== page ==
Washington (CNSNews.com) - Falun Gong practitioners on Tuesday staged a demonstration in downtown Washington in support of a lawsuit filed in U.S. courts charging former Chinese President Jiang Zemin with genocide.
The lawsuit, filed Oct. 18 in the U.S. District Court of the Northern District of Illinois, accuses Jiang Zemin of establishing the Falun Gong Control Office to persecute Falun Gong followers.
Since opening the office in 1999, "hundreds of thousands of practitioners of Falun Gong in China have been arbitrarily arrested and sent to labor camps, jails, according to human rights groups, and many, many have been tortured," said Shiyu Szou, a Falun Gong practitioner and a professor in computer science at Rutgers University.
Szou said the former Chinese president and Communist Party leader authorized the office, also known as the 610 Office, to subject Chinese people to torture, genocide and other crimes against humanity.
Szou's father, a former high-ranking communist official, was arrested and detained for six months for practicing Falun Gong, Szou said.
The number of confirmed dead Falun Gong practitioners due to police brutality in prison is over 750, and thousands more have been put in mental hospitals in flagrant legal psychiatric abuses, Szou said.
"These are all good people. They just want to do this meditation practice for the benefits of health and spirituality," he said.
The Falun Gong is a spiritual movement that emphasizes truthfulness, compassion and tolerance, supporters said. The communist regime regards it as subversive.
Dr. Charles Li, an American citizen, was sentenced to three years in a Chinese prison for practicing Falun Gong, protesters said. Li's fiance, Yeong Ching Foo, said Li has been illegally held, force-fed and subjected to inhumane treatment since his arrest on Jan. 22.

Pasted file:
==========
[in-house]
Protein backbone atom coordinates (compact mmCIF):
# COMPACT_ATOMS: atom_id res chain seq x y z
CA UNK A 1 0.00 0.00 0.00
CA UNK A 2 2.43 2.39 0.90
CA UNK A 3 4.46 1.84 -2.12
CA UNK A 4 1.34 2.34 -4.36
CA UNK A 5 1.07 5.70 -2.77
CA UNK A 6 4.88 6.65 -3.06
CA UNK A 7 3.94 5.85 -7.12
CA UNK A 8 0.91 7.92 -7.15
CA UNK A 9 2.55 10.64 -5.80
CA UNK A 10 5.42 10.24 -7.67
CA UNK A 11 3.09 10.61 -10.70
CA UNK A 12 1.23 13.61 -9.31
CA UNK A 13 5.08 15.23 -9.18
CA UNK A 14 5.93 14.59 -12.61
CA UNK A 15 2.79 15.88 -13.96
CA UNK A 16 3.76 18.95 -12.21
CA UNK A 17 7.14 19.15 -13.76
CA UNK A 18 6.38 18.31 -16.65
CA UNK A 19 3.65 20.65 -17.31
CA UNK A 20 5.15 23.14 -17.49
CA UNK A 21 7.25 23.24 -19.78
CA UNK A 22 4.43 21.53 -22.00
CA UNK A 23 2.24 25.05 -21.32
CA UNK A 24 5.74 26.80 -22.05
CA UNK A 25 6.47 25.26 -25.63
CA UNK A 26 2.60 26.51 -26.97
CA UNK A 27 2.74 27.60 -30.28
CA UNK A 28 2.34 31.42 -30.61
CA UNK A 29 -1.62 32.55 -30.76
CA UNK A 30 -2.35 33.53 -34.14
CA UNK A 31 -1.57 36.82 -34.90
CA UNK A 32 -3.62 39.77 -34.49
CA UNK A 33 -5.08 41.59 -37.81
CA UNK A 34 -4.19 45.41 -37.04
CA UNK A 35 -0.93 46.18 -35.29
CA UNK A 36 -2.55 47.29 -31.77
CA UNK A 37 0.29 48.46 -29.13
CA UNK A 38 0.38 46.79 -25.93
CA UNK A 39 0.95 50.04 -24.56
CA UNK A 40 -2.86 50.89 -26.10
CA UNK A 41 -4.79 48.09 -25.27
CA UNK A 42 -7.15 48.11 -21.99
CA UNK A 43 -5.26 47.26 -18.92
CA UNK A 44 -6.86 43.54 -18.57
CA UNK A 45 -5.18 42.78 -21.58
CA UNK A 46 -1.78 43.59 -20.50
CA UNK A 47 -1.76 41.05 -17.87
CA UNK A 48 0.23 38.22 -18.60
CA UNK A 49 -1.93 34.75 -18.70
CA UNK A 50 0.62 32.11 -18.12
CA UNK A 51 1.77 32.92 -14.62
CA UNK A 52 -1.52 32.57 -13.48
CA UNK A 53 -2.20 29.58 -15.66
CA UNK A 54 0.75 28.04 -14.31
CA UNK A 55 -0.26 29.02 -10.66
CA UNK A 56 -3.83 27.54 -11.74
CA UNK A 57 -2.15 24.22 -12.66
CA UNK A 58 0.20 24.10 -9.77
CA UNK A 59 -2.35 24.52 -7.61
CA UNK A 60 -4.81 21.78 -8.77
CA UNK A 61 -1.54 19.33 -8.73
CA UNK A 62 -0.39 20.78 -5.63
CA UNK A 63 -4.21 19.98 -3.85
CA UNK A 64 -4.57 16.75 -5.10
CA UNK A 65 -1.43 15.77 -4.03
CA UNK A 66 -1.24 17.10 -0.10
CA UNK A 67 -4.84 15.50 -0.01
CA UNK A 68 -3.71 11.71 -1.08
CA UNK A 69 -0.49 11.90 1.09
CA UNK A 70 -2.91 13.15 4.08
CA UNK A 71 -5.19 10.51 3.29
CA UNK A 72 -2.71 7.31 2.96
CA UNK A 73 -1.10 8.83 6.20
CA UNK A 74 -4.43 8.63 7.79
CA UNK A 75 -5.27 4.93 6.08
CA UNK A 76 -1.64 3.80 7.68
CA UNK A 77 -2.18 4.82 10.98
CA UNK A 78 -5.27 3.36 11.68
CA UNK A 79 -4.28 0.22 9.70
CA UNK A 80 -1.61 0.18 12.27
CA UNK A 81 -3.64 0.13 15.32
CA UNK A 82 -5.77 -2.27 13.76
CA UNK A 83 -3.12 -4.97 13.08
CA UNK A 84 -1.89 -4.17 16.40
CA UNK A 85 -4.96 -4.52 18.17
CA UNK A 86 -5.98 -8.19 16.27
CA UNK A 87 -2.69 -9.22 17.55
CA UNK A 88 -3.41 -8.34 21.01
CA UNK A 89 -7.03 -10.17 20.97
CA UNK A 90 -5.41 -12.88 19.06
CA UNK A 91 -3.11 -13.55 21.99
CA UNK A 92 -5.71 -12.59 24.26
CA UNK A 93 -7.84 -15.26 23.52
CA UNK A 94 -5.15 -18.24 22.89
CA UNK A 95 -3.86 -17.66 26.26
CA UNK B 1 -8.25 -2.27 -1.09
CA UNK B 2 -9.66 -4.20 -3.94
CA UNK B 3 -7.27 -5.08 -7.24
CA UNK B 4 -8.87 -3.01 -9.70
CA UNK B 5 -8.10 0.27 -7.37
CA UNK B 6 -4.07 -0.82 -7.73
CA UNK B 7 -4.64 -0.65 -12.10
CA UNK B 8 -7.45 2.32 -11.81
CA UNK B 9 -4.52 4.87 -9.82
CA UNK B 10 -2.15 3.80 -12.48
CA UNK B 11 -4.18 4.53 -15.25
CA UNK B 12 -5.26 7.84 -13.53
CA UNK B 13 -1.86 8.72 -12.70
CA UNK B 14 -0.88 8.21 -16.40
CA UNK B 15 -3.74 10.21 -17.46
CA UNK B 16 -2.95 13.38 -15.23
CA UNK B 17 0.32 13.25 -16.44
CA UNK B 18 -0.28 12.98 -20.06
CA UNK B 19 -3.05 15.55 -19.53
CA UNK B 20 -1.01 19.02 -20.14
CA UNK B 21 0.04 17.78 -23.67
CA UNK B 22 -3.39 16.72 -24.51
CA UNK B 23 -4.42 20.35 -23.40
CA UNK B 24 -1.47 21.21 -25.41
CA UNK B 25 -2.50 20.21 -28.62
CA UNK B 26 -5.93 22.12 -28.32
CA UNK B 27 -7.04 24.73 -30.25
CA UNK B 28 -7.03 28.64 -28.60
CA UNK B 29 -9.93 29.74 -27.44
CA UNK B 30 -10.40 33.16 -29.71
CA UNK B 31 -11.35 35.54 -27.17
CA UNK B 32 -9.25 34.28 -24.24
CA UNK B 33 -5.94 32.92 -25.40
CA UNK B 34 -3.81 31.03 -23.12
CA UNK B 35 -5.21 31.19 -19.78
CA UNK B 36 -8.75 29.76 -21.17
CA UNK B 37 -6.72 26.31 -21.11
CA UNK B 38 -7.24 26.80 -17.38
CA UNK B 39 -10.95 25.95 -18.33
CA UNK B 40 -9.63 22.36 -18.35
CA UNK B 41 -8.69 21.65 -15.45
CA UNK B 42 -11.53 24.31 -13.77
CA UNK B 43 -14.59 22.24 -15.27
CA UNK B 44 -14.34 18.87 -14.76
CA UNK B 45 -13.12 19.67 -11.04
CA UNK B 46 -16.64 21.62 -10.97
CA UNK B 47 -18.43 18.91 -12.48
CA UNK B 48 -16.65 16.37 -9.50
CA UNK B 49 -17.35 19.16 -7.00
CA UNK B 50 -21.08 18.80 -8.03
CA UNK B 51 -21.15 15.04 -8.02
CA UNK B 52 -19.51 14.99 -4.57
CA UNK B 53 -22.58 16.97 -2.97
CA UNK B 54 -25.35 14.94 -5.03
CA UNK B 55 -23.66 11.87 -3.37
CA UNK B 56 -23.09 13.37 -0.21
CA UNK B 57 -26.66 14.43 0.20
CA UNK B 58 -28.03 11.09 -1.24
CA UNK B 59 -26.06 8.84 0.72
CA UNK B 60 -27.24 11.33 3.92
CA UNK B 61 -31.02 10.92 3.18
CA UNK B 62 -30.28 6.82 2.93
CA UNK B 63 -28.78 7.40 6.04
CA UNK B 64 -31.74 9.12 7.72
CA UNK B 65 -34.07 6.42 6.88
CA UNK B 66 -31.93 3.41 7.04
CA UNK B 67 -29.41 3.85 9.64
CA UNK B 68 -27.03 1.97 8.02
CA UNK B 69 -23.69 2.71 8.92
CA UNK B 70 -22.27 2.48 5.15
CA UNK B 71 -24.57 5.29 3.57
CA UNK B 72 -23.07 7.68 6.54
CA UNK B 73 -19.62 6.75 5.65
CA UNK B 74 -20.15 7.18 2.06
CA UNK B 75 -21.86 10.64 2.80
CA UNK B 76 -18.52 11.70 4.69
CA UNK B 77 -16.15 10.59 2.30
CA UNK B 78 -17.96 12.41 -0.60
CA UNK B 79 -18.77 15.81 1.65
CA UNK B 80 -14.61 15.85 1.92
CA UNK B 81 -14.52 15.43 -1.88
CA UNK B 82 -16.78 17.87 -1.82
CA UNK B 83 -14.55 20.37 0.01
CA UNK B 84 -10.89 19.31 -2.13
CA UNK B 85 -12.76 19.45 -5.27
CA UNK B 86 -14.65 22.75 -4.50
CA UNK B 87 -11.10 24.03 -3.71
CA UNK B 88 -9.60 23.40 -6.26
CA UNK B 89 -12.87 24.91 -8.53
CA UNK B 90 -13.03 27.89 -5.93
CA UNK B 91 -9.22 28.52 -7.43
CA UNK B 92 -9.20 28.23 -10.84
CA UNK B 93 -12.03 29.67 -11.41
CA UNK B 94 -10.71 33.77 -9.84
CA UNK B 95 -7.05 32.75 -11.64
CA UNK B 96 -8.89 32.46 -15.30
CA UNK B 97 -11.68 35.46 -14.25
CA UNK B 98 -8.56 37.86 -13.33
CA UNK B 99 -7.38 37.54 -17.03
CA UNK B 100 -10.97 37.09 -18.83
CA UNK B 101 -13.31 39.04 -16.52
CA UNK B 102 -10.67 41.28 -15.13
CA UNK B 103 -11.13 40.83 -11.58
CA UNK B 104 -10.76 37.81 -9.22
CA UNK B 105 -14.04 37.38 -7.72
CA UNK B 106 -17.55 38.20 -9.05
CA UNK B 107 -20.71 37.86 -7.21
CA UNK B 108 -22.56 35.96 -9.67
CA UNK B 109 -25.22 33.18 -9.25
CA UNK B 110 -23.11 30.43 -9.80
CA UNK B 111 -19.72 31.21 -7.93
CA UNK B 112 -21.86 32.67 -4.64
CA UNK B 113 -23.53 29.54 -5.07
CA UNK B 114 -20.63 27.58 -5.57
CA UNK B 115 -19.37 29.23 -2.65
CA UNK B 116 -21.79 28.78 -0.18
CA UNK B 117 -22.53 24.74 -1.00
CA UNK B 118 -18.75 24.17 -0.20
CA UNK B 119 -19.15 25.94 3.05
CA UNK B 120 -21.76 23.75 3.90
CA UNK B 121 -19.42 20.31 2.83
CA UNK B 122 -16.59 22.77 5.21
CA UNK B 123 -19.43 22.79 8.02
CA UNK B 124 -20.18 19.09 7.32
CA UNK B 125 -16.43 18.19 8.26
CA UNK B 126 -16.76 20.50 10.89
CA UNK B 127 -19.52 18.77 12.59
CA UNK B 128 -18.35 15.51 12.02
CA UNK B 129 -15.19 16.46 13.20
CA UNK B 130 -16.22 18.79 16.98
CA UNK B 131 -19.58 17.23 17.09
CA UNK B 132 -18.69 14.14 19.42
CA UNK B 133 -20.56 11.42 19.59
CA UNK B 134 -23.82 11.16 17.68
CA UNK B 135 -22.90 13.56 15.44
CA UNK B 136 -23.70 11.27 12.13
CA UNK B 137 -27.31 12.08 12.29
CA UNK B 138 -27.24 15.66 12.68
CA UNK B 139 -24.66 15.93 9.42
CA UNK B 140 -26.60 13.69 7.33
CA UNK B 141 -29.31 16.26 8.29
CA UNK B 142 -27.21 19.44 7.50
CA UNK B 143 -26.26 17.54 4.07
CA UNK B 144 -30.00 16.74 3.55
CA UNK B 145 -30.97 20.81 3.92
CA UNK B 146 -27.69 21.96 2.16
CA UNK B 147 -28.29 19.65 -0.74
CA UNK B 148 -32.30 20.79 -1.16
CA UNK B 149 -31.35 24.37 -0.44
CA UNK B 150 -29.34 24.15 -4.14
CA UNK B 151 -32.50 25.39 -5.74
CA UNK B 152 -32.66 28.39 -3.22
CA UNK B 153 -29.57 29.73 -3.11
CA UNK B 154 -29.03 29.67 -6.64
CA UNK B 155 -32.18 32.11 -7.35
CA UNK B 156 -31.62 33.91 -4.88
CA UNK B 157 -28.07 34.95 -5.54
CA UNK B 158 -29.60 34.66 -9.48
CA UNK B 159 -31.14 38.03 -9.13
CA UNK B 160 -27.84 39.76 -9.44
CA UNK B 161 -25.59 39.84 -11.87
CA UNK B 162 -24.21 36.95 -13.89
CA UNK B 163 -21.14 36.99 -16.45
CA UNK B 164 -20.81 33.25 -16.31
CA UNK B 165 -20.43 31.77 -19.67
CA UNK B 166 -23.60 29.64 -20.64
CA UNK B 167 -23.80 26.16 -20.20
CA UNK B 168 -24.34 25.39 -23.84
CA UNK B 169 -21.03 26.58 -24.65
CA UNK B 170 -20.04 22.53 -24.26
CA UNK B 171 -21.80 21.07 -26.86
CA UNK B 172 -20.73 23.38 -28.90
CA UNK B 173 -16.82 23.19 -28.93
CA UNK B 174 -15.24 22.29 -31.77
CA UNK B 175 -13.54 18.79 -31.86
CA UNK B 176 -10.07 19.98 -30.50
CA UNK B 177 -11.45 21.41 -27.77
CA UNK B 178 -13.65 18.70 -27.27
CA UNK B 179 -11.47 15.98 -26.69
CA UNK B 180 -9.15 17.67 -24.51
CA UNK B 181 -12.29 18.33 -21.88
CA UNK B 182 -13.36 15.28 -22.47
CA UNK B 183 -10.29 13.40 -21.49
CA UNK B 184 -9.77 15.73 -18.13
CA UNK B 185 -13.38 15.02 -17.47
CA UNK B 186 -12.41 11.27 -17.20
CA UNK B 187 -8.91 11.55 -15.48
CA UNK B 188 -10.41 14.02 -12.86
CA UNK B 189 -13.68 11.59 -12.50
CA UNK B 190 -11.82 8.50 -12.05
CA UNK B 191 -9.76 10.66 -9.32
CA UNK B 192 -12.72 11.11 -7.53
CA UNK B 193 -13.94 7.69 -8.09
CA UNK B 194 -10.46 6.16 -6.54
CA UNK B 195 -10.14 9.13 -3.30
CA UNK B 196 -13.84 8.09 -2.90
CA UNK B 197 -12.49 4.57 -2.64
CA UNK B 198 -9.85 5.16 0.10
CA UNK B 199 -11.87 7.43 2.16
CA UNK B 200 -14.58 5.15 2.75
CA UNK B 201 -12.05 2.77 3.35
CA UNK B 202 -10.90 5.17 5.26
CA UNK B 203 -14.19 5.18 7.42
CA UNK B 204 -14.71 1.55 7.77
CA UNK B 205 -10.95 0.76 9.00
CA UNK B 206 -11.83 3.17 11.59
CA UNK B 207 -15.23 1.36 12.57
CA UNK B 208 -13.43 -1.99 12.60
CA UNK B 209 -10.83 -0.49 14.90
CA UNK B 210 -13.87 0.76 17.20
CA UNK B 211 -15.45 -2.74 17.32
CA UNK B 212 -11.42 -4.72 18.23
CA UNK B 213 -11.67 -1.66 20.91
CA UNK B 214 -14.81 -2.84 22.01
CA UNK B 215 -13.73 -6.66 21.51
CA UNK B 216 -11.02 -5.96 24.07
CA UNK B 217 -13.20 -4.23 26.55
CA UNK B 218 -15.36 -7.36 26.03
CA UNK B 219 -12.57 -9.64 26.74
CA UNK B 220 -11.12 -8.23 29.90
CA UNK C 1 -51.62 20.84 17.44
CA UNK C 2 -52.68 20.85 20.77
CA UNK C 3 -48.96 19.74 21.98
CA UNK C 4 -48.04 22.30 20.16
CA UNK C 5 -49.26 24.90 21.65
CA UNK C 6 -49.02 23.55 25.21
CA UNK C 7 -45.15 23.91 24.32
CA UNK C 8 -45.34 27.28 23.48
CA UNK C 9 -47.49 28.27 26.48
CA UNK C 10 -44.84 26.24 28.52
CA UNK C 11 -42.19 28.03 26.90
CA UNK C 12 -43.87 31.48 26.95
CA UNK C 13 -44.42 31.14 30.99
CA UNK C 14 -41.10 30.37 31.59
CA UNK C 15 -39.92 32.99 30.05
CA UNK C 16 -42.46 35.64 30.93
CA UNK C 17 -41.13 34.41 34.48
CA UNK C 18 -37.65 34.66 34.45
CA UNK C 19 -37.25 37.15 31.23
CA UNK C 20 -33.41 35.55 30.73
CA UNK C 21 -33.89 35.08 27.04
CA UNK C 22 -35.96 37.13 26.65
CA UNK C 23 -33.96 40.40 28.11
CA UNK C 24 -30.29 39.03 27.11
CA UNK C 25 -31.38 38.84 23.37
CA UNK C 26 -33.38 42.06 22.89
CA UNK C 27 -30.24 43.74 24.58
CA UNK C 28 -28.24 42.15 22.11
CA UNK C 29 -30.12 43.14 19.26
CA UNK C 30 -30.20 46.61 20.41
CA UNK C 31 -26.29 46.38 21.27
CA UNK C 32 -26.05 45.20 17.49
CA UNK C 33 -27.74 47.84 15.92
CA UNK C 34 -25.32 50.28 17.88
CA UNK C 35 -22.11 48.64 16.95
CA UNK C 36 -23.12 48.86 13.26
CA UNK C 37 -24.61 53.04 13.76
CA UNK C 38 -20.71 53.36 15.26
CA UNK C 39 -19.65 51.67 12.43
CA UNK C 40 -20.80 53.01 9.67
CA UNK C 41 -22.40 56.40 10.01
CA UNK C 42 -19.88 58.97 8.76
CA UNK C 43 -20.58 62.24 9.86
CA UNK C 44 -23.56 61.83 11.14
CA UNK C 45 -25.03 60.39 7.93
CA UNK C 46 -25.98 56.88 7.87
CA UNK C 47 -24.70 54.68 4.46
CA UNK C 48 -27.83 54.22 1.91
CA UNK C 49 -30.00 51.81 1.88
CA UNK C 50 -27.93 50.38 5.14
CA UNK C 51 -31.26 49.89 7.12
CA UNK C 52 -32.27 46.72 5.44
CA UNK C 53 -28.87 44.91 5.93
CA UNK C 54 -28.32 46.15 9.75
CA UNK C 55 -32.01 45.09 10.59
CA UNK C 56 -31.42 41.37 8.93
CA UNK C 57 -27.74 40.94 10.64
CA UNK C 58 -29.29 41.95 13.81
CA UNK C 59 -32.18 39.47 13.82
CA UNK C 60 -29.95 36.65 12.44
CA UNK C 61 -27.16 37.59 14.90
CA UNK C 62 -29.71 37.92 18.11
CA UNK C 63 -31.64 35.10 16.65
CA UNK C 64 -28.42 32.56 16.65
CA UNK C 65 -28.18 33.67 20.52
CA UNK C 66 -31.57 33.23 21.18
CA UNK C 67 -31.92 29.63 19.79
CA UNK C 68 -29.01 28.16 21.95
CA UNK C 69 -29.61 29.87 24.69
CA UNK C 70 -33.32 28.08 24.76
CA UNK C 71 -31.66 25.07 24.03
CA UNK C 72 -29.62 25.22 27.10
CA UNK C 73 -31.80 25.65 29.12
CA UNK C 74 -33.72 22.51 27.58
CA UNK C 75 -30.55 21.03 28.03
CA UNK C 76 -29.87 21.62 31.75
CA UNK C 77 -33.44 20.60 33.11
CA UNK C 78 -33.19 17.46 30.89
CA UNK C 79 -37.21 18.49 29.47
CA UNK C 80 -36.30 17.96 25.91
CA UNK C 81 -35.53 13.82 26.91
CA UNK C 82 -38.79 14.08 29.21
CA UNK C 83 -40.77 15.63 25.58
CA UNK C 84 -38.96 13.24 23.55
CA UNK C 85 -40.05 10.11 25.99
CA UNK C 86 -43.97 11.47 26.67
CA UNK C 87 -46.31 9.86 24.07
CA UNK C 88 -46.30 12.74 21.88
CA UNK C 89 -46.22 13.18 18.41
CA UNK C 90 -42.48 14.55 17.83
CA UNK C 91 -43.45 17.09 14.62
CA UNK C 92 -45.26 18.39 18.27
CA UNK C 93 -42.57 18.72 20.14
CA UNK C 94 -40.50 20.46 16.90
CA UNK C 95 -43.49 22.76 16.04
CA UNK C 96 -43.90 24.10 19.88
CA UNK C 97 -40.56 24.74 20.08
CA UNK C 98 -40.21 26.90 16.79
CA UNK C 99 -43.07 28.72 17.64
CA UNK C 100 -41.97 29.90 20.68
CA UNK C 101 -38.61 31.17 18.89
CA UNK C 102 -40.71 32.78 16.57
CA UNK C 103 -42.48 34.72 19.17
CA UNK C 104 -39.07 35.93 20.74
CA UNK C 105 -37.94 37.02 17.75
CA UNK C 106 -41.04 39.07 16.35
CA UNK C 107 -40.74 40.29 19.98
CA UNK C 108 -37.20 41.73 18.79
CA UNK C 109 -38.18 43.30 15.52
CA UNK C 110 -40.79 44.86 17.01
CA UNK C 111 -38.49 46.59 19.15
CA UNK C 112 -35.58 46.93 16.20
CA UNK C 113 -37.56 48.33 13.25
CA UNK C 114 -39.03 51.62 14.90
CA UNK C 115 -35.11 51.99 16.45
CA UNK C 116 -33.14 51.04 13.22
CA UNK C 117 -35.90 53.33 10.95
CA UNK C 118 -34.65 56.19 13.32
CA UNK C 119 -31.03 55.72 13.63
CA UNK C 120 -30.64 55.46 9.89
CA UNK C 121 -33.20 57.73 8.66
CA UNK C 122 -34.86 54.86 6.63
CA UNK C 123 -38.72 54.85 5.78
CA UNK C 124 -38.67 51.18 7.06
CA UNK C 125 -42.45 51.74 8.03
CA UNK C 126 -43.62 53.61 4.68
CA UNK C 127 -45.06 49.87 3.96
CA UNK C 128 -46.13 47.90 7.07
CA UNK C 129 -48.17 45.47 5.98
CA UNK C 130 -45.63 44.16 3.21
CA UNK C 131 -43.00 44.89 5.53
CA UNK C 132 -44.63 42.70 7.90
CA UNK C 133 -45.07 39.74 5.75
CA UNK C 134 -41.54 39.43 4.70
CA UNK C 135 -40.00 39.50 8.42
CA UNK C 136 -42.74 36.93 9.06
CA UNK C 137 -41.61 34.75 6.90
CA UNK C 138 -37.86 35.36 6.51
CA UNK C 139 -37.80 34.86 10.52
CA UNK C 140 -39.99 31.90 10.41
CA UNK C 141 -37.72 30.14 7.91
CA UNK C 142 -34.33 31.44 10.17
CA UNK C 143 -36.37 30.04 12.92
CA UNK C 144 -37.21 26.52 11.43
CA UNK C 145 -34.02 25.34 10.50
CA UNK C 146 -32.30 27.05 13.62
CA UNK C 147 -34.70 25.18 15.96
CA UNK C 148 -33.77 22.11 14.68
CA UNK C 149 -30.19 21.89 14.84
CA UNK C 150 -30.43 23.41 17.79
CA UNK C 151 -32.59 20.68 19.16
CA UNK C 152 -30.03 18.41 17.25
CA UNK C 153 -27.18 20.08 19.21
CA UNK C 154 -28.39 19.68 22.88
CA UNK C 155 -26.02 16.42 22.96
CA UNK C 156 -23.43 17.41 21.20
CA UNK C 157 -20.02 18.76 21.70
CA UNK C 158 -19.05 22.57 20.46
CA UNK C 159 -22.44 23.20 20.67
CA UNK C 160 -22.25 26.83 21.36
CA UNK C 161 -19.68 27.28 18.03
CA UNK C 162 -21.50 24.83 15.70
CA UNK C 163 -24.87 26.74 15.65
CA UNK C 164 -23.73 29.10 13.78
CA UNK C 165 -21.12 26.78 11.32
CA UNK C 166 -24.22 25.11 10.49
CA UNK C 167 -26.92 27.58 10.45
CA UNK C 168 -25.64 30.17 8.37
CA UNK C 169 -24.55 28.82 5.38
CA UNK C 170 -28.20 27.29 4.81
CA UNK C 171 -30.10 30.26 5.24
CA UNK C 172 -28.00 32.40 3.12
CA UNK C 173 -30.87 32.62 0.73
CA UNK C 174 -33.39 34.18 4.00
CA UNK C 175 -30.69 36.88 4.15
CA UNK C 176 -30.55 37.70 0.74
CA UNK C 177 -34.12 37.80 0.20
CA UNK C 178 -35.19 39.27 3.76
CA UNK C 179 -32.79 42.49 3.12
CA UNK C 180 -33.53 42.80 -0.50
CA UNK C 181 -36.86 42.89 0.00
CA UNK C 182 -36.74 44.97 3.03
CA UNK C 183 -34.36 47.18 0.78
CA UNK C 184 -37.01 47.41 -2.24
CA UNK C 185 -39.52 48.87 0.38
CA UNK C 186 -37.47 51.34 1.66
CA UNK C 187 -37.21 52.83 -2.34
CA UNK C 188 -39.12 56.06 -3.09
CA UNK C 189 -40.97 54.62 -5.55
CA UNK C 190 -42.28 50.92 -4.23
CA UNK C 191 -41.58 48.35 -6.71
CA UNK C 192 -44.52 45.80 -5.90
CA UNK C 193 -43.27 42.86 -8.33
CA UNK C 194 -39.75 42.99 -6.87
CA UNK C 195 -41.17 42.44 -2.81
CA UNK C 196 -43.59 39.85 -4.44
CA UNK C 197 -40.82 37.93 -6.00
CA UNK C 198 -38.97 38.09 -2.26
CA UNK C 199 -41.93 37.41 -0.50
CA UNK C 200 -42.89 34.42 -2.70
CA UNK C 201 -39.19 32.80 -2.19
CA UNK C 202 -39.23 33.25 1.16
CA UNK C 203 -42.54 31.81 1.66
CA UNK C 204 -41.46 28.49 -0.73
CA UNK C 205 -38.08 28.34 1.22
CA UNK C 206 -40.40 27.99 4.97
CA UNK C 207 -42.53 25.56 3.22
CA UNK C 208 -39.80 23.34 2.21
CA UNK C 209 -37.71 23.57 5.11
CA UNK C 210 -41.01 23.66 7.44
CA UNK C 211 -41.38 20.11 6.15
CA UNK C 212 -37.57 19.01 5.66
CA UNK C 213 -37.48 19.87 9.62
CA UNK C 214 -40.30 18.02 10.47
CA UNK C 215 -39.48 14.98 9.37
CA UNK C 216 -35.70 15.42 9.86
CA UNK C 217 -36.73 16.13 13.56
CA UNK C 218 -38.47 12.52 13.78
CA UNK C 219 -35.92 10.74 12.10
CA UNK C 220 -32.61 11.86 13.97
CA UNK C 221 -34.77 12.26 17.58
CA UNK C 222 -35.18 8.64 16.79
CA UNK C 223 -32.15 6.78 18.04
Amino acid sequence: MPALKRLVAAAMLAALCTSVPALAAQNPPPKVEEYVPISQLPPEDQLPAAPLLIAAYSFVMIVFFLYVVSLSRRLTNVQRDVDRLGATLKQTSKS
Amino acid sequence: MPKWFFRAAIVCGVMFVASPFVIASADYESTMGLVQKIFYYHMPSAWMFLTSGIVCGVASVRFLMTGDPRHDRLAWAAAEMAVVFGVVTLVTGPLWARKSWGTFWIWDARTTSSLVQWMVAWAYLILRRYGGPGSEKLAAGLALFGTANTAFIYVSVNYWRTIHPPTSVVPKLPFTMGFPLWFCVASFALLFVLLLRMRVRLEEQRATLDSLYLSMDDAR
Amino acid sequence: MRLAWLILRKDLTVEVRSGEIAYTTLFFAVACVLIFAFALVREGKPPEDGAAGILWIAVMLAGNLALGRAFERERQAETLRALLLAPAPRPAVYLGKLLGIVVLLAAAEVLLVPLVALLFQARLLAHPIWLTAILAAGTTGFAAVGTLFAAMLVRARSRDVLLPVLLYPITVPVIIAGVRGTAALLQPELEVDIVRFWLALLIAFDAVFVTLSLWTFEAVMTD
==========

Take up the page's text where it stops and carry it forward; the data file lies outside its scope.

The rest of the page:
"There is no justice in China. His only hope currently right now is [for] the U.S. government to help him," Foo said.
The State Department has confirmed that Li is being held at Nanjing Prison, where he is serving a three-year sentence for alleged sabotage of broadcast equipment.
The Illinois lawsuit invokes two U.S. laws - the Alien Tort Claim Act and the Torture Victim Protection Act - to justify allowing federal courts to hold Jiang Zemin accountable for genocide, torture and other crimes against humanity.
The Bush administration sought to dismiss the case, reportedly to shield Jiang Zemin. However, a bipartisan congressional group, led by Rep. Henry Hyde (R-Ill.) and Rep Tom Lantos (D-Calif.), asked the federal judge to allow the case, arguing that foreign policy concerns should not override the right of the courts to decide whether a leader is no longer immune when he retires from office.
At a hearing June 12, U.S. District Judge Matthew Kennelly granted the House members' request to join the case as a friend of the court, or amicus curiae.
"It's still open, as of right now," a spokeswoman for the U.S. District Court of the Northern District of Illinois said.
A Justice Department spokesman declined to comment on the case while it is still in litigation.